Kate Sherren

Landscapes - People - Global change

Category: Energy (page 1 of 14)

Funded Masters: Pairing wind and wine?

Vineyards and wind turbine. iStock credit: Petagar

Vineyards and wind turbine. iStock credit: Petagar

Happy to announce that thanks to recent success at the SSHRC Insight Development Grants, Dr. Kirby Calvert (PI) and I are looking for new graduate students for 2019 intake. Our project seeks to provide insight into the unique barriers and opportunities for renewable energy development in ‘high amenity’ (i.e., tourism-based) landscapes, such as wine-and-grape regions in Nova Scotia and Southern Ontario. Kirby and I are both Geographers by training, with interests in the spatial and social dynamics of rural landscape change. We expect to use a mix of methods in this work, including image-rich approaches for understanding discourse and stakeholder perceptions, possibly including social media and Q-method. Qualified and keen students should read the fuller description linked above, and get in touch with us. Nothing wrong with thinking well ahead for 2019; this opens candidates up to additional scholarship opportunities that often close in late fall.

Chignecto wind survey launch

Ellen Chappell addresses her notification postcards in the SRES Hayes Room, March 25, 2018.

Ellen Chappell addresses her notification postcards in the SRES Hayes Room, March 25, 2018.

Great that research design, ethics and funding has finally lined up to allow MES candidate Ellen Chappell to get her survey of residents underway in the Chignecto area of New Brunswick and Nova Scotia (around Sackville and Amherst). This multiple-reminder survey is the first out of my lab with the general public rather than farmers. This work is affiliated with the Energy Transitions in Canada SSHRC project led by John Parkins at the University of Alberta. This week the first full survey will be sent, and we cross our fingers for a healthy response rate.

Cornell Energy Incubator

Dylan Bugden chairs our discussion of research best practice.

Dylan Bugden chairs our discussion of research best practice.

Excellent first day here at the ‘Energy Incubator’ invited meeting here at Cornell, sponsored by Rich Stedman‘s social science fellowship at the Atkinson Centre for a Sustainable Future. Mostly Americans, save for Tom Beckley and Louise Comeau (UNB) and I, this group is gender- and experience-balanced and engaged in research across a range of energy/society issues: landscape, justice, gender, ‘booms’, impacts on other industries (ag), etc.

Getting started at the Energy Incubator.

Getting started at the Energy Incubator.

We started with short bursts on the more or less ‘half-baked’ ideas people pitched up before we came–at the half-baked end I talked about my ideas for an enpathy engine (that is, energy empathy) to combat climax thinking. We then brainstormed best practice for energy impacts research and broke into groups for some more focused discussions, which is what we’ll spend today doing. We then had a chance to explore the stunning Ithaca campus on the way to dinner.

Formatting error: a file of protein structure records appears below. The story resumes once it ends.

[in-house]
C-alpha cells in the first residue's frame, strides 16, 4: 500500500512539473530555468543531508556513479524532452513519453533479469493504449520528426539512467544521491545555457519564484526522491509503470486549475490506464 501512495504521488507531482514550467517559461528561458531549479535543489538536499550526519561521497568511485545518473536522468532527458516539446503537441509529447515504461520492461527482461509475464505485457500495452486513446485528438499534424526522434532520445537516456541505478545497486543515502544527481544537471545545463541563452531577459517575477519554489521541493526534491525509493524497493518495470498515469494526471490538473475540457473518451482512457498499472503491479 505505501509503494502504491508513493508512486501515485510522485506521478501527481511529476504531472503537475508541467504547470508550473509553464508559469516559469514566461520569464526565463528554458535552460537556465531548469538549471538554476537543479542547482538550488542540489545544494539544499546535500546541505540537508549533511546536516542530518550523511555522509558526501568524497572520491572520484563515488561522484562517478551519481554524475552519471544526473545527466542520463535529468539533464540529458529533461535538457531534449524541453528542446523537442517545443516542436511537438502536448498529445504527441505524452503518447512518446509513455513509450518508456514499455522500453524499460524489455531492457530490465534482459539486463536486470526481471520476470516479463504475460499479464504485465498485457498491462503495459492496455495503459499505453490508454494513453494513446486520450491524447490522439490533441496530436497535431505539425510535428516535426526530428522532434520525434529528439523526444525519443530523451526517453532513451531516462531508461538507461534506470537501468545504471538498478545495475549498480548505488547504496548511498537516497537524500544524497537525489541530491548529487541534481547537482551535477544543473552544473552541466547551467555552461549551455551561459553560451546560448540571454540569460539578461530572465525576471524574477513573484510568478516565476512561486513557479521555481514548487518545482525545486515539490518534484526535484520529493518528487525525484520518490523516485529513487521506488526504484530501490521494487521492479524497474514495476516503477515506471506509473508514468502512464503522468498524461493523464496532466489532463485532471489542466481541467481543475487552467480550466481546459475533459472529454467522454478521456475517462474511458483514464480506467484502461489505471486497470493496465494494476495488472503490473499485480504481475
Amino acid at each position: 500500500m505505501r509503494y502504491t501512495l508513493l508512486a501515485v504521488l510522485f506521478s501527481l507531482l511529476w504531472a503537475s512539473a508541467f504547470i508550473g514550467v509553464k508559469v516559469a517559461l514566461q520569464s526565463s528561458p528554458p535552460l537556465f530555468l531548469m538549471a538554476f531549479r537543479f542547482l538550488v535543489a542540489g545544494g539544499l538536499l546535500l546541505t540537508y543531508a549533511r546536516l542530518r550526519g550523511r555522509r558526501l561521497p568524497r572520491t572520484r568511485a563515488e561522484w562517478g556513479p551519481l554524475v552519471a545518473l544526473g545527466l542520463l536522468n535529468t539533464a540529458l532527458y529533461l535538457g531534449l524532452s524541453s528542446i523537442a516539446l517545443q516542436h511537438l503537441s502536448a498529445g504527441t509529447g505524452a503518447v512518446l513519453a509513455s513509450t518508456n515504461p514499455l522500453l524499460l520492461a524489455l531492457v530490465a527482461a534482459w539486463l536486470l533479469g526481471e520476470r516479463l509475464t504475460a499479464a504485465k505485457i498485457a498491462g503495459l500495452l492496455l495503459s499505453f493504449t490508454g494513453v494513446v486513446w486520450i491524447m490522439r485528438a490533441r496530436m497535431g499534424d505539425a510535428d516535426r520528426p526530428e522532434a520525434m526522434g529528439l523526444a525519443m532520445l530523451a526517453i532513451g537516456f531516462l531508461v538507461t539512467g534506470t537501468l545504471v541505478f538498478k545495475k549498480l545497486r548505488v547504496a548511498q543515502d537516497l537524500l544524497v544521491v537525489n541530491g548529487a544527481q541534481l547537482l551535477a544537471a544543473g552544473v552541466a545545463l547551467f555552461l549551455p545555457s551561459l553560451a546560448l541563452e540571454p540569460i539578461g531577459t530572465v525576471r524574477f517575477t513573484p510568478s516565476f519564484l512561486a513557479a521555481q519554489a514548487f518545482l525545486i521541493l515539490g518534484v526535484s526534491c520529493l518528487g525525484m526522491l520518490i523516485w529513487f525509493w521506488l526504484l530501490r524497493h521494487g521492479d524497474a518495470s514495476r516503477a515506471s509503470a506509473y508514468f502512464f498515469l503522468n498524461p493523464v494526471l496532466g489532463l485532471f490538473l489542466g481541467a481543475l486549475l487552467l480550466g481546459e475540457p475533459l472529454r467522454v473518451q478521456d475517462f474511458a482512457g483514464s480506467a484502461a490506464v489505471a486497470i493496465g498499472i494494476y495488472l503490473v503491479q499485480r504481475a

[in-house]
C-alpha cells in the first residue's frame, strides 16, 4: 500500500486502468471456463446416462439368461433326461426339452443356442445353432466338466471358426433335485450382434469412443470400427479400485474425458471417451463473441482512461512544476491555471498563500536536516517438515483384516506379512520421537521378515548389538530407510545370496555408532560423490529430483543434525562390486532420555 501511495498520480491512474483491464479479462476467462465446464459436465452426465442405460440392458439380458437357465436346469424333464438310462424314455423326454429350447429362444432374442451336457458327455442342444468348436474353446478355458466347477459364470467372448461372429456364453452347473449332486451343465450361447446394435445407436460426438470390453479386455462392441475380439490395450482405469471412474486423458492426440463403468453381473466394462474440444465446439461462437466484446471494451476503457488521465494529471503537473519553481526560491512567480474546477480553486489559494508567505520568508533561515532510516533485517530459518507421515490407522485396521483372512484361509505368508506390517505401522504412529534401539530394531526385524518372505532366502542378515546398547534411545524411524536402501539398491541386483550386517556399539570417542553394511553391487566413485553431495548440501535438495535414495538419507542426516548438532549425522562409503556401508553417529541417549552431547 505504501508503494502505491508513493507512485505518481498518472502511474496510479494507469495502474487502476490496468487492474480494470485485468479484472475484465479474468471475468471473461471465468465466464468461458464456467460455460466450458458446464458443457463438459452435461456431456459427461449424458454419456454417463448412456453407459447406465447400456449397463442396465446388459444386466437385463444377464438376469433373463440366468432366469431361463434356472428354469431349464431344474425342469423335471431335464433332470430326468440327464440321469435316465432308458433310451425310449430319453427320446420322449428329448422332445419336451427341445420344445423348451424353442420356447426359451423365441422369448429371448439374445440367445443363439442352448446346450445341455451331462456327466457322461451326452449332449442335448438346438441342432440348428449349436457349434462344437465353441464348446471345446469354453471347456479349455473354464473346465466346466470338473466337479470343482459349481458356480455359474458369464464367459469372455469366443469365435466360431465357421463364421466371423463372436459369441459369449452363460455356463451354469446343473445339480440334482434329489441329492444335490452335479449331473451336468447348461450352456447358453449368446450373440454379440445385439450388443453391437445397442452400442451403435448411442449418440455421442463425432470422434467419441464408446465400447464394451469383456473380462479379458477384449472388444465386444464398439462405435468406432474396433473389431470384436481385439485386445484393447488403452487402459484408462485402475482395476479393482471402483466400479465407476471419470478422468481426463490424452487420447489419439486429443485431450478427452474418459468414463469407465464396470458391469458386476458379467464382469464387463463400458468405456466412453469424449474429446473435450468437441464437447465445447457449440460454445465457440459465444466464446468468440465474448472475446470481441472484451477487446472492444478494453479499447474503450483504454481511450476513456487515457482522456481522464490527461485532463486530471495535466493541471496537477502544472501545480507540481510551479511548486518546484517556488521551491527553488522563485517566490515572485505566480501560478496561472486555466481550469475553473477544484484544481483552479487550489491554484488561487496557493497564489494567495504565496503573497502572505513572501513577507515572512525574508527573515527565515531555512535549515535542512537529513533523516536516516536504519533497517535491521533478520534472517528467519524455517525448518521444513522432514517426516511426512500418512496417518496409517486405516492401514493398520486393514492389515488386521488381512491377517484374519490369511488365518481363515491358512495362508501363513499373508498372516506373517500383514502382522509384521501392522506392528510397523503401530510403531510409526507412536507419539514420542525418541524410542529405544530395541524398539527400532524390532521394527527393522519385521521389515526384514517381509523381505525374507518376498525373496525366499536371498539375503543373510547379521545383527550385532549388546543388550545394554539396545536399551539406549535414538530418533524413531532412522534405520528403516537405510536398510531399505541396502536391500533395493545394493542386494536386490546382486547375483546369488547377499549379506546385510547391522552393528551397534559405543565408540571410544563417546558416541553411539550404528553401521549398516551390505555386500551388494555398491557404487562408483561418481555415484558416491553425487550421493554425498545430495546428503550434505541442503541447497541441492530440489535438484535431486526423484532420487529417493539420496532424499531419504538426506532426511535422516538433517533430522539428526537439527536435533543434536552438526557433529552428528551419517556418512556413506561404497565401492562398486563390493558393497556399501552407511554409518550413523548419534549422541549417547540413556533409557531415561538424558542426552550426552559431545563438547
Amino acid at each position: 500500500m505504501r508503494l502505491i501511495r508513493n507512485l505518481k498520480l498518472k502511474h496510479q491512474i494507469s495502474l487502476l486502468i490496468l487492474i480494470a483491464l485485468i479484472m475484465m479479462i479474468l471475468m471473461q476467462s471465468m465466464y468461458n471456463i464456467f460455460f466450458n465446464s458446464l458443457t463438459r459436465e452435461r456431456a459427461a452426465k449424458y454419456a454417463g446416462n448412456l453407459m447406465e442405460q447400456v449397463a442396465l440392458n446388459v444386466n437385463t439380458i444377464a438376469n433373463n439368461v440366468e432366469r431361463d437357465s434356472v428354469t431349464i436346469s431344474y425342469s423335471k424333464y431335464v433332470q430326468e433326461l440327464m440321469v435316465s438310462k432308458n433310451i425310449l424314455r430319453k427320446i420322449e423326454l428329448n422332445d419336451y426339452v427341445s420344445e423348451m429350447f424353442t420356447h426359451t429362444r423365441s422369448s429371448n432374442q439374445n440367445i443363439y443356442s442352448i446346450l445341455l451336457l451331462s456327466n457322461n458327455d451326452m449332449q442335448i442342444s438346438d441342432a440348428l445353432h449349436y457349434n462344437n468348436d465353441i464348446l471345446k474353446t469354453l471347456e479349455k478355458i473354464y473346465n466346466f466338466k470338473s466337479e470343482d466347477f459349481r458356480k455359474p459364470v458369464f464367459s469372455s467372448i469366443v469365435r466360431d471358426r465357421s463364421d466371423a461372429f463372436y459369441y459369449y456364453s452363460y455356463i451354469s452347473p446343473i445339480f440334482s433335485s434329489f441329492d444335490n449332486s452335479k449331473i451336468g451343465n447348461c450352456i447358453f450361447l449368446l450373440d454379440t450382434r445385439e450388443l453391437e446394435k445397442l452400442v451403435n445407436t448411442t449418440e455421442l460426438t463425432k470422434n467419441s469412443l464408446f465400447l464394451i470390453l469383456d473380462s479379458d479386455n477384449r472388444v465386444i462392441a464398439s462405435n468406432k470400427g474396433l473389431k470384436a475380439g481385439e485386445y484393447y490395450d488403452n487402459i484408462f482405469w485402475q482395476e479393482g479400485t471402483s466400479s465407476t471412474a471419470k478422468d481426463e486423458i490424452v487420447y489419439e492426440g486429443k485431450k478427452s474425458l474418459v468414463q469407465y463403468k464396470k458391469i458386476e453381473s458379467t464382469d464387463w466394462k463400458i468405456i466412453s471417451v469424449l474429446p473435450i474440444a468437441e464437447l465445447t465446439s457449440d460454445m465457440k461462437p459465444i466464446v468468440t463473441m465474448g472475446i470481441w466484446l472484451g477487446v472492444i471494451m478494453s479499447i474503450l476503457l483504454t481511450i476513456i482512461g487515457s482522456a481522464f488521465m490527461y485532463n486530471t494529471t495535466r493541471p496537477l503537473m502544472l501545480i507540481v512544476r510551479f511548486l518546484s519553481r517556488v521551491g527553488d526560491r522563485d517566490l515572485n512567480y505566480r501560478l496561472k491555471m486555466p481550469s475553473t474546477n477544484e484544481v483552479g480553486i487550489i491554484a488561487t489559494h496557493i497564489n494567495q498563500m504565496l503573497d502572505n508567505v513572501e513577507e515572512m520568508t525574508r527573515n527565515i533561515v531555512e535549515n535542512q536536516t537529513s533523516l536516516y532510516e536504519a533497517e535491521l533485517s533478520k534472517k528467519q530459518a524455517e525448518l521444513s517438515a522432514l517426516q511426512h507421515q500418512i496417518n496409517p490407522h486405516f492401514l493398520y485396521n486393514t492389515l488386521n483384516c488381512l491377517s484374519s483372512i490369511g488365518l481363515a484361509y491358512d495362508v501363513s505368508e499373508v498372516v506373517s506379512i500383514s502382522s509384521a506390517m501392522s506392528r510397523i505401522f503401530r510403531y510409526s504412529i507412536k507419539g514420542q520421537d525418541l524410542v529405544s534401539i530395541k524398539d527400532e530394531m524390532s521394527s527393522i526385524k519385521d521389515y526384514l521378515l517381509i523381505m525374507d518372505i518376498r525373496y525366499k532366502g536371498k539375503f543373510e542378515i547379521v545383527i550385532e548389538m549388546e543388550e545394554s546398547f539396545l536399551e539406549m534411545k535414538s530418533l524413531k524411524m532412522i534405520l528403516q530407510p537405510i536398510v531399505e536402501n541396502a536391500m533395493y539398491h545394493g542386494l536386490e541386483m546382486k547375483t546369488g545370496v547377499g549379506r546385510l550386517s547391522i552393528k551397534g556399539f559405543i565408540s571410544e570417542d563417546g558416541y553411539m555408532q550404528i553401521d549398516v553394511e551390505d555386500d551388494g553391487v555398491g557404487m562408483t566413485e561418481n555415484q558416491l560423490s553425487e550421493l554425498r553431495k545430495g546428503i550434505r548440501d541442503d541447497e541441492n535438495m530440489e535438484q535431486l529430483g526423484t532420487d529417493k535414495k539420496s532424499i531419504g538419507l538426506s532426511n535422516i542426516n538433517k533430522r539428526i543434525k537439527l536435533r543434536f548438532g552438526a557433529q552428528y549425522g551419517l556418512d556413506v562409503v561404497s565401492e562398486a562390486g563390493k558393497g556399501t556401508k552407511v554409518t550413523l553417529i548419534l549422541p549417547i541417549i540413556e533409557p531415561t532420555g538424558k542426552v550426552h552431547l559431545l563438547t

The small hydro facility on the Cornell campus.

The small hydro facility on the Cornell campus.

Our meeting today was held in a beautiful centre at the Cornell Botanic Gardens, part of the College of Agriculture and Life Sciences, but the gracious campus buildings are also nestled beside stunning gorges that tumble down to the townsite. There is even a small hydroelectricity dam that provides power to the campus (probably a project of the Engineering school)? Sign me up, Cornell. 

Ithaca is Gorges!

Ithaca is Gorges!

Jeffrey Jacquet tours us around Cornell's gorges.

Jeffrey Jacquet tours us around Cornell’s gorges.

SSHRC team meetings all week

John Parkins, Carolyn Mann and Wes Tourangeau celebrate #Dal200 this week

John Parkins, Carolyn Mann and Wes Tourangeau celebrate #Dal200 this week in the Dalhousie ‘quad’

A real pleasure to have collaborators in town this week for meetings on several SSHRC-funded projects. Wednesday and Thursday we’ve been talking about what’s been achieved in the HM/sustainable grazing project 2.5 years in, and what we’ll do from here on in. John Parkins, co-applicant on that grant, has come from the University of Alberta, and Carolyn Mann, RA, from Ottawa. We’ve had collaborators Marney Isaac and Ed Bork skype in from Toronto and Edmonton, respectively. The whiteboard is no longer white, but laden with scrawled insight. Tomorrow we switch gears and talk energy.

Culturomics on the horizon

Conservation culturomics is one of this year's emerging issues.

Conservation culturomics is one of this year’s emerging issues.

I drove in this slippery morning listening to the Smiths, turning off my car during Some Girls are Bigger Than Others. It’s still in my head, but now I’m hearing “some cites are better than others”. Earlier this week I saw that our Mactaquac ‘flocus group’ work was cited in an interesting new article by Susana Batel engaging critically with social acceptance of energy literature. Bummer, then, to see our paper reported as case work from Nevada, USA, instead of New Brunswick, Canada! Improving my mood, this morning, our culturomics commentary in Frontiers in Ecology and the Environment on the potential of images in culturomics was one of five cited in the ninth annual ‘horizon scan’ of emerging issues for global conservation and biological diversity in Trends in Ecology & Evolution to support the growing importance of conservation culturomics. Some citations are truly better than others.

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